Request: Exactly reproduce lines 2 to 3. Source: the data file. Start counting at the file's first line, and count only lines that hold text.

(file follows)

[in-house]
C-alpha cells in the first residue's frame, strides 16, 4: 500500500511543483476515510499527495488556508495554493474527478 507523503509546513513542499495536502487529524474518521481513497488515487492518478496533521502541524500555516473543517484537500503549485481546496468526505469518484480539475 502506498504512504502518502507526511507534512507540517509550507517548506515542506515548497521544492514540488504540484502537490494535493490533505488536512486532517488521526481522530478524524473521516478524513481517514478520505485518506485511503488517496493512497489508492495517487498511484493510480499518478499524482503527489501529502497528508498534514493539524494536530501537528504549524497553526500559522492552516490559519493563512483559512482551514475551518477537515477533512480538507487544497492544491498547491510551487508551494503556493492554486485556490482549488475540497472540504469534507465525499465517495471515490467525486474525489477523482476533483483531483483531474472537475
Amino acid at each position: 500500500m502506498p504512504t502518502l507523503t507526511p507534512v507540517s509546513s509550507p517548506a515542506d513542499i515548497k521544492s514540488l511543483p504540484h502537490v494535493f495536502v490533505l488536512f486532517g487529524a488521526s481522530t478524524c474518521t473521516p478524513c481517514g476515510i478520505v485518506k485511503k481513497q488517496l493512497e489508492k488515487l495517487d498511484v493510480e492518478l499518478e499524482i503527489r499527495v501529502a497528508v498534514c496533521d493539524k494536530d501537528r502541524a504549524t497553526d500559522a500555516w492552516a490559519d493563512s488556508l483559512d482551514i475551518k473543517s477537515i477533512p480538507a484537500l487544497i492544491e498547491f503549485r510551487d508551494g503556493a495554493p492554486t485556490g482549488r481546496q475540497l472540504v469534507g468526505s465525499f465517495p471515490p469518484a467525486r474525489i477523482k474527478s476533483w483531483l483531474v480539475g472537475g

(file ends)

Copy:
C-alpha cells in the first residue's frame, strides 16, 4: 500500500511543483476515510499527495488556508495554493474527478 507523503509546513513542499495536502487529524474518521481513497488515487492518478496533521502541524500555516473543517484537500503549485481546496468526505469518484480539475 502506498504512504502518502507526511507534512507540517509550507517548506515542506515548497521544492514540488504540484502537490494535493490533505488536512486532517488521526481522530478524524473521516478524513481517514478520505485518506485511503488517496493512497489508492495517487498511484493510480499518478499524482503527489501529502497528508498534514493539524494536530501537528504549524497553526500559522492552516490559519493563512483559512482551514475551518477537515477533512480538507487544497492544491498547491510551487508551494503556493492554486485556490482549488475540497472540504469534507465525499465517495471515490467525486474525489477523482476533483483531483483531474472537475
Amino acid at each position: 500500500m502506498p504512504t502518502l507523503t507526511p507534512v507540517s509546513s509550507p517548506a515542506d513542499i515548497k521544492s514540488l511543483p504540484h502537490v494535493f495536502v490533505l488536512f486532517g487529524a488521526s481522530t478524524c474518521t473521516p478524513c481517514g476515510i478520505v485518506k485511503k481513497q488517496l493512497e489508492k488515487l495517487d498511484v493510480e492518478l499518478e499524482i503527489r499527495v501529502a497528508v498534514c496533521d493539524k494536530d501537528r502541524a504549524t497553526d500559522a500555516w492552516a490559519d493563512s488556508l483559512d482551514i475551518k473543517s477537515i477533512p480538507a484537500l487544497i492544491e498547491f503549485r510551487d508551494g503556493a495554493p492554486t485556490g482549488r481546496q475540497l472540504v469534507g468526505s465525499f465517495p471515490p469518484a467525486r474525489i477523482k474527478s476533483w483531483l483531474v480539475g472537475g